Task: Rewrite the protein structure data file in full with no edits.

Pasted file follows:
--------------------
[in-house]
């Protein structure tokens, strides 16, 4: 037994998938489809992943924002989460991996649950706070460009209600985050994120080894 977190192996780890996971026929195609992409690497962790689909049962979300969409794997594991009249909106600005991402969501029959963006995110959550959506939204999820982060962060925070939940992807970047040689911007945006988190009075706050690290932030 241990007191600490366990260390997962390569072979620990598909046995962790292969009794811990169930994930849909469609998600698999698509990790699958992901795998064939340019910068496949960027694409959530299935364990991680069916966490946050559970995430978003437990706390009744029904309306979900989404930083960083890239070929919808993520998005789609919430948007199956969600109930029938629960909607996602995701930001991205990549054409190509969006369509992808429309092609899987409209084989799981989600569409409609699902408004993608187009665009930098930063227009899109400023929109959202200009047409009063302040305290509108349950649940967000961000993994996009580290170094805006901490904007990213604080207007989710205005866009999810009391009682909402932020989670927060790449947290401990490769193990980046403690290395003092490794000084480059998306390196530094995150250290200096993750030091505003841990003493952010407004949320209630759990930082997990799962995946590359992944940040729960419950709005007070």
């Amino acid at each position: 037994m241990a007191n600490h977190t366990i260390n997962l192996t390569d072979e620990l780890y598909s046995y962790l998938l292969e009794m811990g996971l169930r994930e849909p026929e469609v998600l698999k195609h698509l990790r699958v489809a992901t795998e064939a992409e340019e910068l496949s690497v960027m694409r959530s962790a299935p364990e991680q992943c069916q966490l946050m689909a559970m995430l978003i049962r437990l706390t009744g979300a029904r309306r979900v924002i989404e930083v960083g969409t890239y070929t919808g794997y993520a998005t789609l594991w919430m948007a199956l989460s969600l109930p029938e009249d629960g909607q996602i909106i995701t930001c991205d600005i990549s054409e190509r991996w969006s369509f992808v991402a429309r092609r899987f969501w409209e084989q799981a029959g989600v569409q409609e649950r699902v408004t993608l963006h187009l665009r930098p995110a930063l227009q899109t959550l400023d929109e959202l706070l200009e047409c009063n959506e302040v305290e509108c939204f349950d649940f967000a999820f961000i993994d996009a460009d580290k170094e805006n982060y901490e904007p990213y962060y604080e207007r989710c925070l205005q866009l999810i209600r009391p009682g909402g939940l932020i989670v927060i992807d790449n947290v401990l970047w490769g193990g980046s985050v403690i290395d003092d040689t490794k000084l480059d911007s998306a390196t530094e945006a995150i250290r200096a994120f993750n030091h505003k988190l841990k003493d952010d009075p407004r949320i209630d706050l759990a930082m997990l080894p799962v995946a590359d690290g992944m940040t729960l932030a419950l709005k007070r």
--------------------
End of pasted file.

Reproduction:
[in-house]
């Protein structure tokens, strides 16, 4: 037994998938489809992943924002989460991996649950706070460009209600985050994120080894 977190192996780890996971026929195609992409690497962790689909049962979300969409794997594991009249909106600005991402969501029959963006995110959550959506939204999820982060962060925070939940992807970047040689911007945006988190009075706050690290932030 241990007191600490366990260390997962390569072979620990598909046995962790292969009794811990169930994930849909469609998600698999698509990790699958992901795998064939340019910068496949960027694409959530299935364990991680069916966490946050559970995430978003437990706390009744029904309306979900989404930083960083890239070929919808993520998005789609919430948007199956969600109930029938629960909607996602995701930001991205990549054409190509969006369509992808429309092609899987409209084989799981989600569409409609699902408004993608187009665009930098930063227009899109400023929109959202200009047409009063302040305290509108349950649940967000961000993994996009580290170094805006901490904007990213604080207007989710205005866009999810009391009682909402932020989670927060790449947290401990490769193990980046403690290395003092490794000084480059998306390196530094995150250290200096993750030091505003841990003493952010407004949320209630759990930082997990799962995946590359992944940040729960419950709005007070």
């Amino acid at each position: 037994m241990a007191n600490h977190t366990i260390n997962l192996t390569d072979e620990l780890y598909s046995y962790l998938l292969e009794m811990g996971l169930r994930e849909p026929e469609v998600l698999k195609h698509l990790r699958v489809a992901t795998e064939a992409e340019e910068l496949s690497v960027m694409r959530s962790a299935p364990e991680q992943c069916q966490l946050m689909a559970m995430l978003i049962r437990l706390t009744g979300a029904r309306r979900v924002i989404e930083v960083g969409t890239y070929t919808g794997y993520a998005t789609l594991w919430m948007a199956l989460s969600l109930p029938e009249d629960g909607q996602i909106i995701t930001c991205d600005i990549s054409e190509r991996w969006s369509f992808v991402a429309r092609r899987f969501w409209e084989q799981a029959g989600v569409q409609e649950r699902v408004t993608l963006h187009l665009r930098p995110a930063l227009q899109t959550l400023d929109e959202l706070l200009e047409c009063n959506e302040v305290e509108c939204f349950d649940f967000a999820f961000i993994d996009a460009d580290k170094e805006n982060y901490e904007p990213y962060y604080e207007r989710c925070l205005q866009l999810i209600r009391p009682g909402g939940l932020i989670v927060i992807d790449n947290v401990l970047w490769g193990g980046s985050v403690i290395d003092d040689t490794k000084l480059d911007s998306a390196t530094e945006a995150i250290r200096a994120f993750n030091h505003k988190l841990k003493d952010d009075p407004r949320i209630d706050l759990a930082m997990l080894p799962v995946a590359d690290g992944m940040t729960l932030a419950l709005k007070r």